My Lords, I declare my interests as a nurse and the co-editor of the WHO report, State of the World’s Nursing. It is true that we have 9,000 additional nurses, but of the 48,000 who in the last year joined the register for the whole UK—for the four countries, not just England—more than half had trained overseas. Those nurses are very welcome here, but it illustrates that we are not encouraging people who wish to go into nursing to do so, beyond the 72,000 the Minister referred to. That is very much to do with student finance and the lack of apprenticeship opportunities for older people who want to go into the profession. Can the Minister look into increasing those opportunities?
Indeed, and towards that aim we have set up the nursing associate role, which is a stepping-stone to allow people to ease in and have qualifications on the way to becoming a fully trained nurse. The overall point I make, as before, is that by putting in a £5,000-a-year grant for student nurses, we are recruiting the numbers. I reiterate that 72,000 is a big pipeline but also that it is an uncapped pipeline. The more we can attract, the merrier—whether domestically or, as in the fine tradition of the NHS, from overseas sources.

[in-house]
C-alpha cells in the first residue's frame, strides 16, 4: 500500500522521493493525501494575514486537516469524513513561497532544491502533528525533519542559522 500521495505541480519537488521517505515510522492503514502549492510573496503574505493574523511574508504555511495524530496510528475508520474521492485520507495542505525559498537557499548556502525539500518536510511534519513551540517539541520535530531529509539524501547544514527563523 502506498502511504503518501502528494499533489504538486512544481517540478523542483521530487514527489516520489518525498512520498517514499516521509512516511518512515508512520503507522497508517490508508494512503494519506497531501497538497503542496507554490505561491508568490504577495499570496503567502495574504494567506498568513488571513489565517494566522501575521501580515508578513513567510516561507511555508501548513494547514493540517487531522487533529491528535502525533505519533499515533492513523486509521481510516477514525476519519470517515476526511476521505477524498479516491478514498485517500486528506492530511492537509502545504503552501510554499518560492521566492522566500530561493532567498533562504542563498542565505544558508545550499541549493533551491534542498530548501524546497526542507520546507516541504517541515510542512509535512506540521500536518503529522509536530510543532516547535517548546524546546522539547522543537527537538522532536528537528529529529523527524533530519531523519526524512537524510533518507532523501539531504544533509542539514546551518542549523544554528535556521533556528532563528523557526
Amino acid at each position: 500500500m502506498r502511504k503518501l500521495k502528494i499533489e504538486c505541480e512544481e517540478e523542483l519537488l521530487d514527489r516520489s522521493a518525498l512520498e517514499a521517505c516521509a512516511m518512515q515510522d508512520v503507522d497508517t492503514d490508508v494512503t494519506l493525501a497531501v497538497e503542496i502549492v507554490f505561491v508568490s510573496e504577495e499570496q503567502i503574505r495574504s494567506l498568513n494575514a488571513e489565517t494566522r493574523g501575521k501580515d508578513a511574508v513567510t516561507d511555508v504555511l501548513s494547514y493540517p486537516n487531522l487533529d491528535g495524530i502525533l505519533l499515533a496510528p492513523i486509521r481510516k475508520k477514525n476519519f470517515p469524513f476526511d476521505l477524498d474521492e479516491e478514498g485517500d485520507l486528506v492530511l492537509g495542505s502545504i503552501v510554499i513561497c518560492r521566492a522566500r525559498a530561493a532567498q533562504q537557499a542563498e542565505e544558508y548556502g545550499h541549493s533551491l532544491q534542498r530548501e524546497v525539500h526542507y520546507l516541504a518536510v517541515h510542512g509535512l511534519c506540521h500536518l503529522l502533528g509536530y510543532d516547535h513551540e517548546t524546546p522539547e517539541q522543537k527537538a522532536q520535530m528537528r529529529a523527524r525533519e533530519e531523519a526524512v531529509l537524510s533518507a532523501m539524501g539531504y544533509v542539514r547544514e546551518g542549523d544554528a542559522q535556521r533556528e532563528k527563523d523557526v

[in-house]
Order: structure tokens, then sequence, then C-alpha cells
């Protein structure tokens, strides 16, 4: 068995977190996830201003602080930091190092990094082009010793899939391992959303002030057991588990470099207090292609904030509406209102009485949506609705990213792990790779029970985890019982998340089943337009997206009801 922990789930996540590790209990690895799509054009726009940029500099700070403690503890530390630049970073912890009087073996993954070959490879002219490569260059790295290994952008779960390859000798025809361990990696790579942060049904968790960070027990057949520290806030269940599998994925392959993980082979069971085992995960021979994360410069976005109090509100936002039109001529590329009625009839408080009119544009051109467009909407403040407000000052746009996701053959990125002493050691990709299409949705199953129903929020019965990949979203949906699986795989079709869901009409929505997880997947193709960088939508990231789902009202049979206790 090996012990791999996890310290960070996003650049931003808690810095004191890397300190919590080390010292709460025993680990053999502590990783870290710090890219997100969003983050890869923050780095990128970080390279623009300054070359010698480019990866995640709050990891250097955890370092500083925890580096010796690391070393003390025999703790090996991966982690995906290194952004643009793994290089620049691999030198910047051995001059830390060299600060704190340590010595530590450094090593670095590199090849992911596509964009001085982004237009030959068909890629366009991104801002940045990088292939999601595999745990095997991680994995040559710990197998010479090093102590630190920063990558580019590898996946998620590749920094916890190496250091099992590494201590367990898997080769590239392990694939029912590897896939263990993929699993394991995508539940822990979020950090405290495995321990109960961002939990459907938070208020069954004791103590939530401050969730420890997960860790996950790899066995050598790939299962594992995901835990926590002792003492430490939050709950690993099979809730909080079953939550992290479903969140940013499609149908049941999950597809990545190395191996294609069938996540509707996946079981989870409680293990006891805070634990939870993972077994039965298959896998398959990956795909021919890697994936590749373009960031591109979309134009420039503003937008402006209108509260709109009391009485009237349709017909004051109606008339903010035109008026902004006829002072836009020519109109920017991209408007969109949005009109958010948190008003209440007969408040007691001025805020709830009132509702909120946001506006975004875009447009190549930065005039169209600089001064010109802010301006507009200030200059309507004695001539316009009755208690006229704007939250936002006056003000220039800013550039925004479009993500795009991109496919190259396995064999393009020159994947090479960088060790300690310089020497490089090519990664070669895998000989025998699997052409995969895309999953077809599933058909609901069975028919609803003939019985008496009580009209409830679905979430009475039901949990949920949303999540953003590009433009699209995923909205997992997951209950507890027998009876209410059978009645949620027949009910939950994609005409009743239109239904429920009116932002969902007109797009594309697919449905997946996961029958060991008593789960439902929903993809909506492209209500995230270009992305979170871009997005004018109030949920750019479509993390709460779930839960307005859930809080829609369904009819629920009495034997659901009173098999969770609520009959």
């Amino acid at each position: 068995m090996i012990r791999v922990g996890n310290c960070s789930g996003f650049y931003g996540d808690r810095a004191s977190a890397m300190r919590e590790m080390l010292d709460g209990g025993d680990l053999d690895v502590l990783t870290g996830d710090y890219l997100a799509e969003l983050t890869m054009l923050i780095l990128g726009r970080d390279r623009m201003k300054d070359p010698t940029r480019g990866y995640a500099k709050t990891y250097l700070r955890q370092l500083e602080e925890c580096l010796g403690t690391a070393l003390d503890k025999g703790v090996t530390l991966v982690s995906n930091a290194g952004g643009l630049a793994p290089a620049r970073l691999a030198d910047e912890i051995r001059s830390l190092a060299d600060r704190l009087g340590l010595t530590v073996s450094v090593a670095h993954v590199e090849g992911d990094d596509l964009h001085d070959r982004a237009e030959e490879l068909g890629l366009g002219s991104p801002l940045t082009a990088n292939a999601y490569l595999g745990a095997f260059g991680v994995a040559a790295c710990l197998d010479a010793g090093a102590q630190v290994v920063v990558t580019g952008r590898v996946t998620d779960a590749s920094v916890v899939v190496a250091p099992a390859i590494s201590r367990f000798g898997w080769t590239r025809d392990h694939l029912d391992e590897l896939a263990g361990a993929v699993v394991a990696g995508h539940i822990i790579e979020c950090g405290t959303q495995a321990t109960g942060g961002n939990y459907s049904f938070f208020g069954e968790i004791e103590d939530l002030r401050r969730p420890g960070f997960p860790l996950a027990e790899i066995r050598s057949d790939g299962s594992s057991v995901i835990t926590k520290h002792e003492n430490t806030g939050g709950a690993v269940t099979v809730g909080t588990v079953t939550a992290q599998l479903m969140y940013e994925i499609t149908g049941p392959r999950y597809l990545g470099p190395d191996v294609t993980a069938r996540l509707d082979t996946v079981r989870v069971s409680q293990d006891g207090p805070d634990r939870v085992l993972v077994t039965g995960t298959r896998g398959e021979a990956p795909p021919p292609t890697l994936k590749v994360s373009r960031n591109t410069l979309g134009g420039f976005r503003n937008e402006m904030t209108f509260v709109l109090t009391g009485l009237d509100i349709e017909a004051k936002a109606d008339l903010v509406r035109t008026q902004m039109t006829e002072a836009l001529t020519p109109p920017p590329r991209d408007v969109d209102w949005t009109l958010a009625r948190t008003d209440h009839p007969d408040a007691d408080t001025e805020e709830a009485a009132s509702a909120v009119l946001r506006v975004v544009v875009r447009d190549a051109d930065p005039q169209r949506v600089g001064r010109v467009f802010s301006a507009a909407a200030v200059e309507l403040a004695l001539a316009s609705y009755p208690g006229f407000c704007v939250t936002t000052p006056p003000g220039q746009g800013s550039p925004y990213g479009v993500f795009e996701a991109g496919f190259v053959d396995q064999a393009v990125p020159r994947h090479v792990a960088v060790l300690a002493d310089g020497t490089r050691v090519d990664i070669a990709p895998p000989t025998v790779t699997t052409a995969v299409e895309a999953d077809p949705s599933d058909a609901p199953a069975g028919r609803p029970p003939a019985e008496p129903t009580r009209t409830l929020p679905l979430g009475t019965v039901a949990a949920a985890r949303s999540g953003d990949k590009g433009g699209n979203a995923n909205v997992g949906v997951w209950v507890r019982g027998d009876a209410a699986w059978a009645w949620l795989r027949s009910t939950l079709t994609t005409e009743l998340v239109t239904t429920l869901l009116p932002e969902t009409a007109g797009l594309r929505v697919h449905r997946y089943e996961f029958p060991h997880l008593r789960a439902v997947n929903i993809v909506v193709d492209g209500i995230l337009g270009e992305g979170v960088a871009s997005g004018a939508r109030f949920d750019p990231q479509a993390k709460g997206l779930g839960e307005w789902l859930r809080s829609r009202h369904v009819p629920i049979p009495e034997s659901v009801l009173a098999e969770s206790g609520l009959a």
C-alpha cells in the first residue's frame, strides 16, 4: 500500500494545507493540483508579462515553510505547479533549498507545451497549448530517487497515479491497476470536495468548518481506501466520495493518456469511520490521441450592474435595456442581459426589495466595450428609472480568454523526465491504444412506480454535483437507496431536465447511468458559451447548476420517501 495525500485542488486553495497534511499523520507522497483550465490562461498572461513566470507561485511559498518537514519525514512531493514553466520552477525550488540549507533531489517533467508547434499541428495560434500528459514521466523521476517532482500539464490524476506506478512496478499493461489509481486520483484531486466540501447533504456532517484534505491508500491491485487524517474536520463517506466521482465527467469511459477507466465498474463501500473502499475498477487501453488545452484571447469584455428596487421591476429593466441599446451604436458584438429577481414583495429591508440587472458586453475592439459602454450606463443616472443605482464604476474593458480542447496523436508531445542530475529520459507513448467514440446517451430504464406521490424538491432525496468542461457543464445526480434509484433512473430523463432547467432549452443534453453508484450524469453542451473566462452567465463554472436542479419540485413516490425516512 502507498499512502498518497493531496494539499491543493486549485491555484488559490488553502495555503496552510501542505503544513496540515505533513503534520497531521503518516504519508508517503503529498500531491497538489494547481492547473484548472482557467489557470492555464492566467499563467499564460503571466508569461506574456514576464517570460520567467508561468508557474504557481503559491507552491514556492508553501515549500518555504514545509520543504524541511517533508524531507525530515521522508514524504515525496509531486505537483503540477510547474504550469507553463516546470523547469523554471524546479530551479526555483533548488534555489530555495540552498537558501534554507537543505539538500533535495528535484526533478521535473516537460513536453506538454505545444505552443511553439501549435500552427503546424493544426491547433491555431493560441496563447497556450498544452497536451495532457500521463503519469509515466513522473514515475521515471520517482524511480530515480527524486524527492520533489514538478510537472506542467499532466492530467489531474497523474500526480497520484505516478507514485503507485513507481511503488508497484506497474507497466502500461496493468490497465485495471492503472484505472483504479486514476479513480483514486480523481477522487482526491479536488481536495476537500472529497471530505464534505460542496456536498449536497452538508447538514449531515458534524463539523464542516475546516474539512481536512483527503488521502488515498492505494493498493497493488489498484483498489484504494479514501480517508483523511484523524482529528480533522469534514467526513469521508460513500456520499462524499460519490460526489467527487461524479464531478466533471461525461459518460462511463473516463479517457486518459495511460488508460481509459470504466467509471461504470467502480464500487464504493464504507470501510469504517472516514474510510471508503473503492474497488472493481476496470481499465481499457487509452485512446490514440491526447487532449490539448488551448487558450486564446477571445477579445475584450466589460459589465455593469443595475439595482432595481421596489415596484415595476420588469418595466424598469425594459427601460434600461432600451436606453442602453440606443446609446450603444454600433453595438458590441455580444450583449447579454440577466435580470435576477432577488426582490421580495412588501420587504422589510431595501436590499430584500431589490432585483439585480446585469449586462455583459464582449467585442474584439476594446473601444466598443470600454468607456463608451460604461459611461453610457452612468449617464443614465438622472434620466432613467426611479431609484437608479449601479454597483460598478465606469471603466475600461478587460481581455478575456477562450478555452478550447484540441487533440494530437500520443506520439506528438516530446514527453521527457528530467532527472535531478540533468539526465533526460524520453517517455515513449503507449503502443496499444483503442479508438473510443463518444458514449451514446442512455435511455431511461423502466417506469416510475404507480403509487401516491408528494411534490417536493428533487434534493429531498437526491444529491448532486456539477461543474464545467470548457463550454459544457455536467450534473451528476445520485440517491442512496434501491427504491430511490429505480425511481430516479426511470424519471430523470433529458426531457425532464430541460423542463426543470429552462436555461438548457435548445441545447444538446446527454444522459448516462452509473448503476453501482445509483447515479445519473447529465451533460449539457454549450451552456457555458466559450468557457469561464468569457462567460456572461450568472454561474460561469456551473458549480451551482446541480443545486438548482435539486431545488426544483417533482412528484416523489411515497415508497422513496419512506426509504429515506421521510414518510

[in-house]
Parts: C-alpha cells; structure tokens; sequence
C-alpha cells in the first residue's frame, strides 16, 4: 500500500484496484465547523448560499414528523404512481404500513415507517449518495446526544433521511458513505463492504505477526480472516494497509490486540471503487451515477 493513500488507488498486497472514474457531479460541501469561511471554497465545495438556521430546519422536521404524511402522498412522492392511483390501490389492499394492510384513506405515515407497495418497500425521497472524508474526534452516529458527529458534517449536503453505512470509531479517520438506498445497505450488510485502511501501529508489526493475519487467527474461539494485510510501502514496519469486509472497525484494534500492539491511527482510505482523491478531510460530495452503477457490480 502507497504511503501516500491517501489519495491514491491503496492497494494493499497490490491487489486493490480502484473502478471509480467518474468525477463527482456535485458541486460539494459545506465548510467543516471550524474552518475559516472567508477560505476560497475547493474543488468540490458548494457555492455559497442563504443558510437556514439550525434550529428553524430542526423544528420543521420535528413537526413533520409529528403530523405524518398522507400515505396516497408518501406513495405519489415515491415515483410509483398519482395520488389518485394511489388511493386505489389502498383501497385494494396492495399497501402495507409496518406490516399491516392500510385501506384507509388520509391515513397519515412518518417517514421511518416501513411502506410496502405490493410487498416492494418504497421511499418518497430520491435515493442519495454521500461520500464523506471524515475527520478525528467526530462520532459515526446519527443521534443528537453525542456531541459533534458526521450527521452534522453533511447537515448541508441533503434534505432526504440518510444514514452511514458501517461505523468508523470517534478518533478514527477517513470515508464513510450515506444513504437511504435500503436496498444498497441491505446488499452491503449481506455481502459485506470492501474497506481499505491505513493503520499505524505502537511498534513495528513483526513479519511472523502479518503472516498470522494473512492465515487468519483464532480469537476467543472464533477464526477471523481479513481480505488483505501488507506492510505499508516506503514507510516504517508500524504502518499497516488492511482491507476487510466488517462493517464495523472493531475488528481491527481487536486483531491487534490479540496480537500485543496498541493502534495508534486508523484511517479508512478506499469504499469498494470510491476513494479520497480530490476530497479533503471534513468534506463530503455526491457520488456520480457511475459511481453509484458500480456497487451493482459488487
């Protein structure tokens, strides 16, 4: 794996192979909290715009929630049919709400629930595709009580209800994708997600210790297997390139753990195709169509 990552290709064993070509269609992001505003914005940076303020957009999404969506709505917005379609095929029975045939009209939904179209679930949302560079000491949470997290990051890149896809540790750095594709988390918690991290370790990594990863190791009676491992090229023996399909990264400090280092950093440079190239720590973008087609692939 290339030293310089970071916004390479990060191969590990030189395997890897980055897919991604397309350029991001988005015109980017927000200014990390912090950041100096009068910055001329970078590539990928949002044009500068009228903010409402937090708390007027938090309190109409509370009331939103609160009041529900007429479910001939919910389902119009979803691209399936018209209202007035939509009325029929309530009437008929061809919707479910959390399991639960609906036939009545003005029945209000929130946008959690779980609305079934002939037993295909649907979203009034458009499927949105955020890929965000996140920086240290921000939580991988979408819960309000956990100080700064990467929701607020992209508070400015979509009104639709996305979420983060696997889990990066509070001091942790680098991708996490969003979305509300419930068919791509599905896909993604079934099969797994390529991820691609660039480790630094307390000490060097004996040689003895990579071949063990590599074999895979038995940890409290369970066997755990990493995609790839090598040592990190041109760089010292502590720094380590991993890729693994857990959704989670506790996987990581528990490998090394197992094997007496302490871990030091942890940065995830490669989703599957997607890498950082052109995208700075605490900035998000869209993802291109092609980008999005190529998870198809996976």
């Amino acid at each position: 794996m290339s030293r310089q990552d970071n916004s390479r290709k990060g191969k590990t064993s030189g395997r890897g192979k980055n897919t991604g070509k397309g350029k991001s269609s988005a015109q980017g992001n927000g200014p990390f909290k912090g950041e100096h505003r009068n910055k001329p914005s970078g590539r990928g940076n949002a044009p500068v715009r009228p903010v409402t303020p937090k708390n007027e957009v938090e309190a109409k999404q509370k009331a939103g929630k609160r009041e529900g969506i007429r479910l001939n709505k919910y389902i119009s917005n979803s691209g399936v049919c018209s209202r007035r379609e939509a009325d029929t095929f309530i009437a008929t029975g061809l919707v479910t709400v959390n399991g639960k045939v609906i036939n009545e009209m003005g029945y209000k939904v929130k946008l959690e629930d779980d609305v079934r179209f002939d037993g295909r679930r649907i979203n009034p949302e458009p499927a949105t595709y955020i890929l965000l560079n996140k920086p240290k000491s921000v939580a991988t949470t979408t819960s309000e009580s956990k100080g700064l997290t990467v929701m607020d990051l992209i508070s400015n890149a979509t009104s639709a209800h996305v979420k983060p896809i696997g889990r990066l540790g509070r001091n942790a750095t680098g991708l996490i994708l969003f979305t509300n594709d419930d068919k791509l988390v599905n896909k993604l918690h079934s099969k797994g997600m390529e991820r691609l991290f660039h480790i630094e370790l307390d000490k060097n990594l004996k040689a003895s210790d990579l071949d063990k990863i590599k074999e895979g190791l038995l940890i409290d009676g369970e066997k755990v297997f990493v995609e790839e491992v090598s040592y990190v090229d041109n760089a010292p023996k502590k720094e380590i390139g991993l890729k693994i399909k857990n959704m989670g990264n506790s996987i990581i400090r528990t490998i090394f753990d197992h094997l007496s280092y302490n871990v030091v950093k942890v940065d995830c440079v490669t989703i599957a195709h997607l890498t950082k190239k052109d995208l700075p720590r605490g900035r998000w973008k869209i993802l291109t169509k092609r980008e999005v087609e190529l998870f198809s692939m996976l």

My Lords, is the Minister aware that the percentage of nurse vacancies is much higher in community care than in any other part of the sector? What is the department doing to ensure not only that we have enough nurses but that they are in the right places?